Give platforms the pitch

I propose that the Democrats and Republicans and their presidential nominees free themselves from the pitfalls and deceptions of party platforms. It would make for a much better campaign -- more meaningful and more honest.

I urge them to throw over the baggage of election-oriented promises.

Few presidents are noted for honoring their campaign promises. A president rarely has the power by himself to do so. No president can know whether his Congress will permit him to implement his commitments.

Party platforms have become a liability to good government. They used to mislead voters into believing they would be carried out. Now they do worse by generating cynicism and distrust of government by voters who are too wise to be fooled.

The Democratic leader of the Senate, Robert C. Byrd of Virginia, blurted out the truth at a recent press conference when he said: "I've never paid much attention to platforms nor have I felt bound by them."

Another Democratic leader, who is an old hand at writing party platforms, describes a national platform as "something to win on."

Douglas Fraser, president of the United Auto Workers Union, avows that the 1976 Democratic platform "is as good as new; it just hasn't been used yet."

I can think of one condition which would make party platforms compellingly meaningful. It would scare the politicians stiff. What do you think their reaction would be if legislation could be passed to permit class-action suits against the political parties and the president for joint failure to fulfill their campaign commitments?

That would be something. That would be downright fun. There would be no need for tax reduction. The pockets of the suing voters would be filled or most campaign promises would come to an abrupt end.

It would be a bad law. It would be reckless, because many campaign promises ought not to be enacted because they were unwise in the first place and often events have so changed that they are no longer pertinent.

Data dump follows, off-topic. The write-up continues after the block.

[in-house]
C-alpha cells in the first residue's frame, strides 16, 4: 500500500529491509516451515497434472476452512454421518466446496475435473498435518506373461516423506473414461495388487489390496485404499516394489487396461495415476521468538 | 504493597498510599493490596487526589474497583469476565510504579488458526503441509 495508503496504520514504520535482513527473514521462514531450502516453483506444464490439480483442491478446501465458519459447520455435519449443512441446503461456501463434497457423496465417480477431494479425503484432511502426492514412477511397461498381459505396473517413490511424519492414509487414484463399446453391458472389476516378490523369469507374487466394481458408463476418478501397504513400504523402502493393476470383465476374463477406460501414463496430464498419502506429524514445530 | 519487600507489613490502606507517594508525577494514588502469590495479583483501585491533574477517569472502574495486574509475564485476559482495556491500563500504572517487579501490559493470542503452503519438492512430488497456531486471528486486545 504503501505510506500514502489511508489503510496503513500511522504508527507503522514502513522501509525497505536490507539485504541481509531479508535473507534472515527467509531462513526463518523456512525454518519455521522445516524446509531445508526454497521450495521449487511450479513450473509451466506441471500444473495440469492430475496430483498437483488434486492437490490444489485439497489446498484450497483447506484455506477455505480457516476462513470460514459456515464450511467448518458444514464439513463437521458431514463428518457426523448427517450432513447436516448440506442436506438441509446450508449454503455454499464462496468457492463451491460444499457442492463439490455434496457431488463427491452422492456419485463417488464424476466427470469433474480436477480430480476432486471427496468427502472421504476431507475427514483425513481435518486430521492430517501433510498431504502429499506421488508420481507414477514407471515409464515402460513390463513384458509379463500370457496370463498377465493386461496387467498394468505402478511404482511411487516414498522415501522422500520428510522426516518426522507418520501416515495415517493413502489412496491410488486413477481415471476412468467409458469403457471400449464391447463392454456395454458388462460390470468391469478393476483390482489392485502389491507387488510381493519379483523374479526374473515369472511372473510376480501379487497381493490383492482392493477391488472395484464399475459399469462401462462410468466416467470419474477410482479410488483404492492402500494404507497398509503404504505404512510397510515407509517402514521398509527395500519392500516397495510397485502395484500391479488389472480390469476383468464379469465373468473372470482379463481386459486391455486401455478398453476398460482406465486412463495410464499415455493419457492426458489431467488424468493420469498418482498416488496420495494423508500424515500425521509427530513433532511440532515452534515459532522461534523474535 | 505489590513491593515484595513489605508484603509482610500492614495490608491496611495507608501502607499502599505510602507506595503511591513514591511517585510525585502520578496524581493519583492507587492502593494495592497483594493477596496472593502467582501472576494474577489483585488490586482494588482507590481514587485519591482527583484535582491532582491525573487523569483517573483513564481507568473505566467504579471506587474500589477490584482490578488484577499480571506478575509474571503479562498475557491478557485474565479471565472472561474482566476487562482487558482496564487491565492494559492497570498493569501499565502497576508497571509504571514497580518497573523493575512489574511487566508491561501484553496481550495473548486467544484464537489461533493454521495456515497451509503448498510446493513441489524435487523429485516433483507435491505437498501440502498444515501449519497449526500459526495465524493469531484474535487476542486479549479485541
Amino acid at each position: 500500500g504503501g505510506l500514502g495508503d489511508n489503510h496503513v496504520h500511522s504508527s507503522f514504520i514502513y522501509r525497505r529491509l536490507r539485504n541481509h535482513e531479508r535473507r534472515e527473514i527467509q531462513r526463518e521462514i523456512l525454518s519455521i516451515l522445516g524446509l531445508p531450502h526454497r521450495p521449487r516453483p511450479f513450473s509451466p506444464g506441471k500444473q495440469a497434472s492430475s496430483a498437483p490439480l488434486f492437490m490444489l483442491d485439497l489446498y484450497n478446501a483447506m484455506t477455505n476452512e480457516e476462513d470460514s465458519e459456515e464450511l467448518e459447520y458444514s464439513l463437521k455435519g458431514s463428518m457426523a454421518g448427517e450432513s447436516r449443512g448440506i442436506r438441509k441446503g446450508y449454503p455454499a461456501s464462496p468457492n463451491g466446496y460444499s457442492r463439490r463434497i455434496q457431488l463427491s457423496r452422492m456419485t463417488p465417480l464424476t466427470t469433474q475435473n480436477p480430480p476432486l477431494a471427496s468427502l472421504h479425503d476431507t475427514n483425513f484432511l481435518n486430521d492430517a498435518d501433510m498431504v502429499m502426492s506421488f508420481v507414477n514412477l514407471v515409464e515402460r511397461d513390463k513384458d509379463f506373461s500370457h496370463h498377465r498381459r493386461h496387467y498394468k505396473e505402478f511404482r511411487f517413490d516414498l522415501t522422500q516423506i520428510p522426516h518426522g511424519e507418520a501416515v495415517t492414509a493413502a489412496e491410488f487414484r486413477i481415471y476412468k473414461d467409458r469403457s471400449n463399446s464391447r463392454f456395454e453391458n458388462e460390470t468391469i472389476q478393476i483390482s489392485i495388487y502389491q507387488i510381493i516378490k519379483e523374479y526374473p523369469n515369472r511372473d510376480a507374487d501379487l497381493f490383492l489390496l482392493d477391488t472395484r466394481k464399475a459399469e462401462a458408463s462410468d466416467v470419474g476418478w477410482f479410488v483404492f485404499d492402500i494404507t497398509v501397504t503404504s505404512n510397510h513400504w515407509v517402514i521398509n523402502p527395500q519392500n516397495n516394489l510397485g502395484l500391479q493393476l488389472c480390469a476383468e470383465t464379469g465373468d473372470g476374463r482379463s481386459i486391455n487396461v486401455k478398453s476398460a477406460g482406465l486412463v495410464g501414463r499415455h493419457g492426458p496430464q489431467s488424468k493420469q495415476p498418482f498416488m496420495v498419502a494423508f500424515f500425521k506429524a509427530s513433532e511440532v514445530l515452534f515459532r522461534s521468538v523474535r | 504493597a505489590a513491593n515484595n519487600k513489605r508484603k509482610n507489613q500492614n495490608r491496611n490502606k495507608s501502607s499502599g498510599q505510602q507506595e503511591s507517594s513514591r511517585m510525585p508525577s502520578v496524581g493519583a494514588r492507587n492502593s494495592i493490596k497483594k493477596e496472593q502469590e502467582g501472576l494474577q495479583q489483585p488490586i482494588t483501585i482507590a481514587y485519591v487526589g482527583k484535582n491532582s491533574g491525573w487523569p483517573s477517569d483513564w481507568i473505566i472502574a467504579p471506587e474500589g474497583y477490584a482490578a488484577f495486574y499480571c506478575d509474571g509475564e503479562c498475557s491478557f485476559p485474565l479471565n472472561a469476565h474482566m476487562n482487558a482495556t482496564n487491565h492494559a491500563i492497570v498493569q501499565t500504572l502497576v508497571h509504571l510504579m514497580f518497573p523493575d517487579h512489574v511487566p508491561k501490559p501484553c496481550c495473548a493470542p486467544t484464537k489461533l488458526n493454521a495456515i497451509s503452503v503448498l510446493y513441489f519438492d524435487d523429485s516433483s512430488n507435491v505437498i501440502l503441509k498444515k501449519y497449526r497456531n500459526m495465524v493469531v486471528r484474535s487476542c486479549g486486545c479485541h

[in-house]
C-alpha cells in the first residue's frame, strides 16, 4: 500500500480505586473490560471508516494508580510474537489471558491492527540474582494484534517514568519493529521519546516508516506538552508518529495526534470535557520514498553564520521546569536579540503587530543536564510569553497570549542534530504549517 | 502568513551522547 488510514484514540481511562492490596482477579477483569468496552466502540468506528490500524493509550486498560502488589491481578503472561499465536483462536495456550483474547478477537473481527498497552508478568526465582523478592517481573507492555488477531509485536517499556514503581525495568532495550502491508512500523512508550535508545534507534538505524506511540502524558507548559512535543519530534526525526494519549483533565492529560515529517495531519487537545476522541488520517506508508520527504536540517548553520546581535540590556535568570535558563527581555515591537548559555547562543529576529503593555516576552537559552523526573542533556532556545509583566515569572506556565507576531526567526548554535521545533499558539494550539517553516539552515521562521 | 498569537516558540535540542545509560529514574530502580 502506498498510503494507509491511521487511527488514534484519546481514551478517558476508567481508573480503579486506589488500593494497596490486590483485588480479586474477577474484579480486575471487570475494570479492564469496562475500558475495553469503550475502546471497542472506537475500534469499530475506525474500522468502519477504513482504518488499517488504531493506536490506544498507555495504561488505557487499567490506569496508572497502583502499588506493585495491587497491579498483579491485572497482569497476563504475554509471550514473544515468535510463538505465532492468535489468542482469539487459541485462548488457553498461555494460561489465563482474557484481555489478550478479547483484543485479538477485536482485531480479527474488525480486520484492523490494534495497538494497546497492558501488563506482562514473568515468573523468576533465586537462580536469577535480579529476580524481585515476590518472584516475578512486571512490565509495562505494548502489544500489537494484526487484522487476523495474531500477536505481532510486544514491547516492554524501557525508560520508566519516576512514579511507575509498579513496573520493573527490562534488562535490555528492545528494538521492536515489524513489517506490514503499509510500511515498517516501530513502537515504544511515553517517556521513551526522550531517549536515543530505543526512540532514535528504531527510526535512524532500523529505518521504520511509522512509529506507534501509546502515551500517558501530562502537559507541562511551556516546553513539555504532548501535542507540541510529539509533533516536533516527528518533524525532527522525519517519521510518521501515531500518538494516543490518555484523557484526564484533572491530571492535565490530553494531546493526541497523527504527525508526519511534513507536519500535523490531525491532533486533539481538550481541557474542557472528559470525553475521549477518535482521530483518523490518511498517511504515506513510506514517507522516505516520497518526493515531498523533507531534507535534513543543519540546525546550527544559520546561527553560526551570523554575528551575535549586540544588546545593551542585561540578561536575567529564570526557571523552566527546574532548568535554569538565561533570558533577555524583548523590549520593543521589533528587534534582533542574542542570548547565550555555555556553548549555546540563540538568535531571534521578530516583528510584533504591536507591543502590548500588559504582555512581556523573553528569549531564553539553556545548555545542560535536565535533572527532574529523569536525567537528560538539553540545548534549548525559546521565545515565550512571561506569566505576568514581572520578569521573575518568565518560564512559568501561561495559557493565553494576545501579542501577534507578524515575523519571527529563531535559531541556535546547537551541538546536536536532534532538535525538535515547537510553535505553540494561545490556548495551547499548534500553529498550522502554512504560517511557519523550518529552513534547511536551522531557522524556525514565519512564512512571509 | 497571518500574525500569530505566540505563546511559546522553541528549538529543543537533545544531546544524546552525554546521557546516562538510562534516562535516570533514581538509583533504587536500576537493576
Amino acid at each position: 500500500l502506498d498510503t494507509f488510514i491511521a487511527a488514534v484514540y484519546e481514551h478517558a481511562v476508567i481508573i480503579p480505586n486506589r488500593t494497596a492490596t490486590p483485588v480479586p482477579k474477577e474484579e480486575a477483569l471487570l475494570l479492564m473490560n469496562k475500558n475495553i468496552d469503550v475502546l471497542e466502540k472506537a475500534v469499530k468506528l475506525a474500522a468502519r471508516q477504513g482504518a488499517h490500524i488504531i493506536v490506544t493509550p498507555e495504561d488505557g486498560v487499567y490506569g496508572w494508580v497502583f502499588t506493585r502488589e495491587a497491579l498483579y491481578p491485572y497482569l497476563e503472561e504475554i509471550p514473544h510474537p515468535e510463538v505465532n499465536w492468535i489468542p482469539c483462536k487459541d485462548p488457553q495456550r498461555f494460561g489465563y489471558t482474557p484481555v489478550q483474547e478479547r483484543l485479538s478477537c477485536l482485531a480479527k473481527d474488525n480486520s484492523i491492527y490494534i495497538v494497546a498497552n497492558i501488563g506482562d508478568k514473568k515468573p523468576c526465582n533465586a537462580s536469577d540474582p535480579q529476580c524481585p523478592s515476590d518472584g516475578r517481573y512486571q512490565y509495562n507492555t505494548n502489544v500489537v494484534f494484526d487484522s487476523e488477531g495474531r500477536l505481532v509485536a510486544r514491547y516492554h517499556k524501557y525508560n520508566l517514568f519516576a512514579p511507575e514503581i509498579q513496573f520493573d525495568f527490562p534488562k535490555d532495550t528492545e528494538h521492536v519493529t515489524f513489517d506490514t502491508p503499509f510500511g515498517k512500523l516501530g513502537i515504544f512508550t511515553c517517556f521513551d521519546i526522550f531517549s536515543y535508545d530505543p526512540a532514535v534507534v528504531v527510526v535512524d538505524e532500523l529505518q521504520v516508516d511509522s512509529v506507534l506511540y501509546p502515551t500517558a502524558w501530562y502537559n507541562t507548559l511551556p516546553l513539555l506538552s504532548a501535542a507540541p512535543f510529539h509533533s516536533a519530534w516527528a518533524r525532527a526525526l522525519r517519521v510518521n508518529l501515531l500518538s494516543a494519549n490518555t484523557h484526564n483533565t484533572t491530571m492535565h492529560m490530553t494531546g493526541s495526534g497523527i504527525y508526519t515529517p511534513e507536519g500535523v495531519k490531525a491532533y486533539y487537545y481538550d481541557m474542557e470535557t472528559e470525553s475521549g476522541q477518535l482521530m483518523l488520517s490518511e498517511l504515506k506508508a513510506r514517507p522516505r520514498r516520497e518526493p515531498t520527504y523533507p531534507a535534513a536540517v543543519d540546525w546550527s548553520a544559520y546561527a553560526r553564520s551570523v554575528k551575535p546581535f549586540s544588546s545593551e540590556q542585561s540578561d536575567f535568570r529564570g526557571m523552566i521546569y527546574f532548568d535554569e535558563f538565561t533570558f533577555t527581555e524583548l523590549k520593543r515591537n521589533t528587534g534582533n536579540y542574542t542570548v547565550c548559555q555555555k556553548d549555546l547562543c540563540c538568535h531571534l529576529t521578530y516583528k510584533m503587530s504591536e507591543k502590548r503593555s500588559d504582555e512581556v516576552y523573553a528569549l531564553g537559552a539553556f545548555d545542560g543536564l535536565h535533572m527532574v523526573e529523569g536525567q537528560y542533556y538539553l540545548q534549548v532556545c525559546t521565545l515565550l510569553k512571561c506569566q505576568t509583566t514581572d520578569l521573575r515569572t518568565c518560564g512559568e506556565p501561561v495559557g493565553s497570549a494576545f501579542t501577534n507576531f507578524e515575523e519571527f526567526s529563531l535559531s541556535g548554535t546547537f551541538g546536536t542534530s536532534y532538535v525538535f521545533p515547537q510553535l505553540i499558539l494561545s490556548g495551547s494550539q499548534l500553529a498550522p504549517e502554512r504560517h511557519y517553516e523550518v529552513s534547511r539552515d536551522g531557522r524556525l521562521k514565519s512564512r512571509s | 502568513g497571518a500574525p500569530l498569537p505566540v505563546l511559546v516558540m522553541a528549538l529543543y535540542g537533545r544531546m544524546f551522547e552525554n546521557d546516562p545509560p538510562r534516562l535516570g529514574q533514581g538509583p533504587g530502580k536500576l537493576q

President Carter had a particularly hard time following up on his 1976 platform. One of its most attractive promises was to return a $50 tax rebate to every taxpayer. That was abandoned early in the first year. Another campaign commitment was that he would balance the federal budget by 1981. That was repeated as the climax of his acceptance speech and no one can say he hasn't tried to come near it. But it is not likely to be realized in light of the tempting appropriations which are coming up before Congress adjourns this fall.

The Republican National Committee would hardly be accepted as an objective source, but there must be some substance in the findings of its researchers who report that of the 667 "promises" Mr. Carter made in the campaign, 227 were broken and 235 were either "unkept" or "unkeepable".

I am not suggesting that Nixon or Ford did better. Or even Franklin Roosevelt. Some may recall that in his 1932 campaign F. D. R. "promised" to balance the budget by cutting federal spending. Breaking campaign promises is a bipartisan vice. Wouldn't it be a good thing to break the habit cold?

Since most members of Congress, as Senator Byrd has frankly said of himself, pay little attention to platforms and do not feel bound by them, they ought to be abandoned altogether. It would introduce a breath of fresh air and realism into the campaign about to begin. It could be a first step toward the "new politics" of the decade of the eighties.

It is my conviction that most voters would welcome a presidential campaign which would focus on the quality of thinking of the nominees, on their grasp of the nation's problems, and on a clear statement of the direction in which each intends to move, if elected.

I am sure the voters would like it and I suspect the candidates would, too.

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